Date: Tue, 3 Jul 90 8:43:17 PDT From: Martin A. Lodahl <hplabs!pbmoss!mal> Subject: Gelatin Finings & Edme In HOMEBREW Digest #452, Ken Weiss observed: "I opened the first of my Ginger Pale Ale last night ... " "This was the first time I added gelatin finings to the beer at bottling "time, and I have a few questions for anyone experienced in such matters. "I was impressed by the clarity of the beer. However, I got really "large amounts of sediment, like 1/8 - 1/4 inch instead of the thin layer "I usually see. Is this normal? [...] " " ... Finally, for the first "time I saw what appeared to be yeast adhering to the sides of the bottles. "Could this be a function of the gelatin, or more likely the yeast "(Edme Ale yeast, dry)? I usually add the finings somewhat earlier, and have only once tried it at bottling time. It was not a notable success, in that I ended up with clumps of gelatin that I couldn't seem to avoid pouring into the glass. If that's my choice, I'll take the yeast. When I fine about 5 days before bottling, the gelatin and (most of) the yeast sediment out, and when I rack to the lauter tun before bottling I leave them both behind. That's probably why I've never seen as much sediment as you report: the surplus yeast never reached the bottle. And the adhering Edme yeast puzzles me: one of its virtues seems to be its readiness to sediment out, leaving the beer clear & attractive. My most recent batch, in contrast, is still cloudy 4 weeks after bottling (Wyeast 1007). " ... it's technically maybe my best brew yet ... Wow! That's saying a lot! The smoke beer, especially, was right tasty! = Martin A. Lodahl Pac*Bell Minicomputer Operations Support Staff = = pacbell!pbmoss!mal -or- mal at pbmoss.Pacbell.COM 916.972.4821 = = If it's good for ancient Druids, runnin' nekkid through the wuids, = = Drinkin' strange fermented fluids, it's good enough for me! 8-) = Return to table of contents
Date: 3 Jul 90 19:55 -0500 From: Mike Charlton <umcharl3 at ccu.umanitoba.ca> Subject: Wort Chillers and Fusel Alcohol Hi there. My brewing partner and I have just finished brewing a batch of pale ale. Partly because we have had alot of trouble with fusel alcohol, we used a wort chiller this time. According to Miller, one of the nice things about a wort chiller is that it lets you more easily separate the trub from the wort. This should let you cut down on the amount of fusel alcohol produced. He suggests in his book to let the wort sit overnight and then rack off the trub before you pitch the yeast. He maintains that since the wort is below 80 degrees F, contamination is not a real problem. We decided to pitch the yeast immediately (more for time reasons than for worrying) so we were not able to rack off the trub. I have two questions (finally). Despite the fact that we were unable to rack off the trub, will using a wort chiller result in lower production of fusel alcohol? Secondly, we used WYeast American Ale yeast for the first time (as opposed to the Doric and Red Star that we were forced to use before). Will the use of this better yeast culture reduce the amount of fusel alcohol. Note that I'm NOT worrying; I'm sure our beer will be quite good. I'm just curious to see if anyone else has looked into this problem and has some insight. Thanks, Mike Return to table of contents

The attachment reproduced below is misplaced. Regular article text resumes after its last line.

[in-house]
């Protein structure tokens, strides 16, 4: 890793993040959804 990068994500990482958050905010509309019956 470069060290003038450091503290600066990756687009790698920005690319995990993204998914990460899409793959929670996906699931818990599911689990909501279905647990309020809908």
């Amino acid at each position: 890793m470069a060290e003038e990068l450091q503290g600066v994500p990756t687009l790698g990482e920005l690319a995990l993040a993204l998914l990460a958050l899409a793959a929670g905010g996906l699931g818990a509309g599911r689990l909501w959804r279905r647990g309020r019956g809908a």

Date: Tue, 3 Jul 90 09:23:37 -0500 From: hpfcla!hplabs!gatech!ee.ecn.purdue.edu!zentner (Mike Zentner) Subject: Spruce Essence I used spruce essence somewhere in the middle of the boil. Here's why I'd be hesitant to add it at the end: The bottle I had smelled strongly of alcohol. When I poured it in the boil, there was a very strong (not good) smell, which smelled just like when you dump brandy in stew, or whatever. I assume it was alcohol. Anyway, I figured that I wouldn't want to add alcohol to my beer before brewing it, so I just let it boil. It probably would have boiled off as the wort cooled at the end of the boil as well, but I was following Papazians recipe for Tumultuous Porter, so I boiled it. Anyway, I hope I didn't boil away too much of the essence. Next time, I think I'll try to track down some spruce trimmings and do it naturally for comparison. Tasted great at bottling about 2 weeks ago. Can't wait to taste it this weekend. Mike Zentner PS. Does anybody else out there like the taste (or ever had) Xingu Black Beer from Brazil? Return to table of contents
End of HOMEBREW Digest #453, 07/04/90 ************************************* -------